A record six Australian films will feature at the prestigious Sundance Film Festival in January, including The Nightingale, which was shot in Tasmania. Hollywood legend, Robert Redford set up the Sundance in 1978, and it has risen to become one of the most famous independent film festivals. Since The Nightingale’s release, the film has won widespread critical acclaim. It premiered at the Venice Film Festival in September, where it won a special jury prize, while Baykali Ganambarr, received the young actor award. The Nightingale is set in 1825, in Van Diemen’s Land, and recounts the story of an Irish convict who witnesses the brutal murder of her family and seeks revenge with the help of an aboriginal guide. The Sundance Film Festival begins on January 24, at Park City, in the US state of Utah.

7 December 2018, Edition 201

Tassie has the last laugh

Tasmanian comedy is making a big splash at this year’s premier cinema and television awards. Rosehaven, which is filmed entirely in Tasmania, has been nominated for Best Comedy Series at the Australian Academy of Cinema and Television Awards (AACTA). Rosehaven is set in a small fictional Tasmanian town, and stars Luke McGregor, as a hapless real estate agent who has returned home, and Celia Pacquola, as his best friend. Tasmanian comedian, Hannah Gadsby, is also in the awards mix with a nomination for Best Comedy Performance and Best Comedy. She has received international acclaim for her ground-breaking Netflix special, Nanette. And local producer, Sue Clothier, also received a nomination as Best Documentary for her series Employable Me. This year's AACTA Awards will be held on December 5.

9 November 2018, Edition 200

Venice awards for The Nightingale

A film shot mostly in Tasmania has won two awards at one of the world’s most prestigious film festivals. The Nightingale was awarded the Special Jury Prize and the Best New Actor Award at the Venice International Film Festival, which was held last month. It was one of just 21 productions selected from around the world to feature at the 75th festival. The Nightingale is set in Van Diemen’s Land in 1828, and tells the story of 21-year-old Irish convict, Clare – played by Irish-Italian actor Aisling Franciosi – who witnesses the brutal murder of her family. It showcased Tasmania to some of the most influential figures in the film industry, with its stunning scenery from various locations across the state, including Bothwell, Oatlands, Mount Field, Marion Bay and the Derwent and Huon valleys. Minister for the Arts, Elise Archer, has previously said: “The film showcases our unique heritage and landscapes to the rest of the world, growing Tasmania's reputation as a destination of choice for filmmakers."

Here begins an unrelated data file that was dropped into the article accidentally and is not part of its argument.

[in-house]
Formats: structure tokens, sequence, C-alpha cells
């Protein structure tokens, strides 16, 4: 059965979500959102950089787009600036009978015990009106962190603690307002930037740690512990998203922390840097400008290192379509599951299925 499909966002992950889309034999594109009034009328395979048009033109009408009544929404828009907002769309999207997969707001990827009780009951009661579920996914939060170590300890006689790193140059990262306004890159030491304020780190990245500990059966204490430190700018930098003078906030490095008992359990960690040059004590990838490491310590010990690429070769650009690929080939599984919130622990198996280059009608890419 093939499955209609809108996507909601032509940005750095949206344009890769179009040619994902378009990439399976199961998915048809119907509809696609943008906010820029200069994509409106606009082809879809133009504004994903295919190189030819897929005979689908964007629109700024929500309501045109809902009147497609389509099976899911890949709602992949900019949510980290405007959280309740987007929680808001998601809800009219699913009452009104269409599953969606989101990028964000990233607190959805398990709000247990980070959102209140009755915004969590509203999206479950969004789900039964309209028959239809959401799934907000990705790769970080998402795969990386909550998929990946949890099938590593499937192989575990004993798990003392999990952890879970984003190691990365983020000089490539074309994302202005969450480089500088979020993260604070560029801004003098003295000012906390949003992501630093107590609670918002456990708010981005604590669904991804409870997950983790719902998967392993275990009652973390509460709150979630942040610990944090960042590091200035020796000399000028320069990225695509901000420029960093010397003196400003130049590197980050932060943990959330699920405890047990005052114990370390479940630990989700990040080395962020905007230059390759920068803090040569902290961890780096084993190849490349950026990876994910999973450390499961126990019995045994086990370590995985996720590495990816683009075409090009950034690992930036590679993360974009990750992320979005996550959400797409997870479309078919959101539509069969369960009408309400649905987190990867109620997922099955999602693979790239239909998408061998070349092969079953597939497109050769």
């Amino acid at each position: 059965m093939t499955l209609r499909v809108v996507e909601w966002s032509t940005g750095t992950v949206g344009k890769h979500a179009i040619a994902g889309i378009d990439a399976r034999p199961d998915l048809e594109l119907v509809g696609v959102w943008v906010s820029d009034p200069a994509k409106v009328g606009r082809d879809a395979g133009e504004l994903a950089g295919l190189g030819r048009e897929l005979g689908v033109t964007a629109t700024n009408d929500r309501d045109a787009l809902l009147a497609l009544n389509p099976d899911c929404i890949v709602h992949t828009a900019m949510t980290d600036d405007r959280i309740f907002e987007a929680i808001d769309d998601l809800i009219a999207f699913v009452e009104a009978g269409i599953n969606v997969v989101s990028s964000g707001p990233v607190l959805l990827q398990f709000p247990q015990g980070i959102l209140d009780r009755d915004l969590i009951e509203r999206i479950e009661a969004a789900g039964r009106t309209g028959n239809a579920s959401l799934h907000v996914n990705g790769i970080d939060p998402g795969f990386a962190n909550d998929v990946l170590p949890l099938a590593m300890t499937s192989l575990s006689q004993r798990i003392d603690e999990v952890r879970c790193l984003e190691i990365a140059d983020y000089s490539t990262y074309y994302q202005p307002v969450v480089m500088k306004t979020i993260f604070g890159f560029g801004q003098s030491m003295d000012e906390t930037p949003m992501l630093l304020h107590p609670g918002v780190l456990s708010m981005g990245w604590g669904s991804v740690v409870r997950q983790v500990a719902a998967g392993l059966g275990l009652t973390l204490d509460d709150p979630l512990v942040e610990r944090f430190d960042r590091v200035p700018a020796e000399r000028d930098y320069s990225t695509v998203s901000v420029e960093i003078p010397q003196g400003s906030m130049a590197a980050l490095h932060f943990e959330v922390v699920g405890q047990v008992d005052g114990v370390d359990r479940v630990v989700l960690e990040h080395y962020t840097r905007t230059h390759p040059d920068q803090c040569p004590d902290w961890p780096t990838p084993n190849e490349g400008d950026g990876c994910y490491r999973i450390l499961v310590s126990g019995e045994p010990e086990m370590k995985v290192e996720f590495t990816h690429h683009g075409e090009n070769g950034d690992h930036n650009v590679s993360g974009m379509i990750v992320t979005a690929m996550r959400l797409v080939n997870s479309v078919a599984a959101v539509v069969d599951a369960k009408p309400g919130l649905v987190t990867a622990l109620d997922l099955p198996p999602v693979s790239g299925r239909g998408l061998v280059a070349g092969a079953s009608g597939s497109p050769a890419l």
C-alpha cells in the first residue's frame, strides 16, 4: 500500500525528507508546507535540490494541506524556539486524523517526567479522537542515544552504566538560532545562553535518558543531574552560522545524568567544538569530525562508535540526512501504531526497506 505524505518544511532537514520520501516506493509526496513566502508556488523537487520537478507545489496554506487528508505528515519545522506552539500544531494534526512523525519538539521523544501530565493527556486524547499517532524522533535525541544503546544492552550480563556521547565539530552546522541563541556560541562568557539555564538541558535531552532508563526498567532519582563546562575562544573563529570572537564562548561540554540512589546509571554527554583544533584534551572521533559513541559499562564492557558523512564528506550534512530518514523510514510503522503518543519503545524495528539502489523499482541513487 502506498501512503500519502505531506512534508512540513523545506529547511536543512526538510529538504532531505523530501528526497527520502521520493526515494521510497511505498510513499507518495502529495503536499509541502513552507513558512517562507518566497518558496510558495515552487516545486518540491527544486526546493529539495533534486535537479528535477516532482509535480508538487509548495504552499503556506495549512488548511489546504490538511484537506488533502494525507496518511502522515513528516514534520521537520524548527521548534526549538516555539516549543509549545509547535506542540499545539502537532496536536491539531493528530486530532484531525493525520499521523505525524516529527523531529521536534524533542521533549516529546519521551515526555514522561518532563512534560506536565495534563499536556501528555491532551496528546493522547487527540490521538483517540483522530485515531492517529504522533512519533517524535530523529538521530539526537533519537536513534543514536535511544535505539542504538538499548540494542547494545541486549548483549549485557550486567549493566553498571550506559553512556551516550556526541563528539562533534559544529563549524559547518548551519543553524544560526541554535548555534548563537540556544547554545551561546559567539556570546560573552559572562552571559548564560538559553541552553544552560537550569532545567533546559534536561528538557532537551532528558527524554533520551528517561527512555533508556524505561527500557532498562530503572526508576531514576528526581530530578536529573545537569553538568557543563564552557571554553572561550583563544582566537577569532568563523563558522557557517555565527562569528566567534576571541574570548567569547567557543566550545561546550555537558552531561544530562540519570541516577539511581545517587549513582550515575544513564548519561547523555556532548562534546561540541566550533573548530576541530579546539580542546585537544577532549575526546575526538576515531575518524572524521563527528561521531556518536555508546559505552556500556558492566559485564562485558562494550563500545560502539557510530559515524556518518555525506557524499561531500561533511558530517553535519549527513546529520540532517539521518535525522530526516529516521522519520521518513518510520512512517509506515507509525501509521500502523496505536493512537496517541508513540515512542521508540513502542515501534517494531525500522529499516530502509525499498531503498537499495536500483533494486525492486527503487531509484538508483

14 October 2018, Edition 199

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Latest news

Ceramics fire up

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Hobart’s night sky will fire up early next month, as one of the country’s landmark artistic events – the Australian Ceramics Triennale – draws to a close in spectacular style.

16 April 2019, Edition 204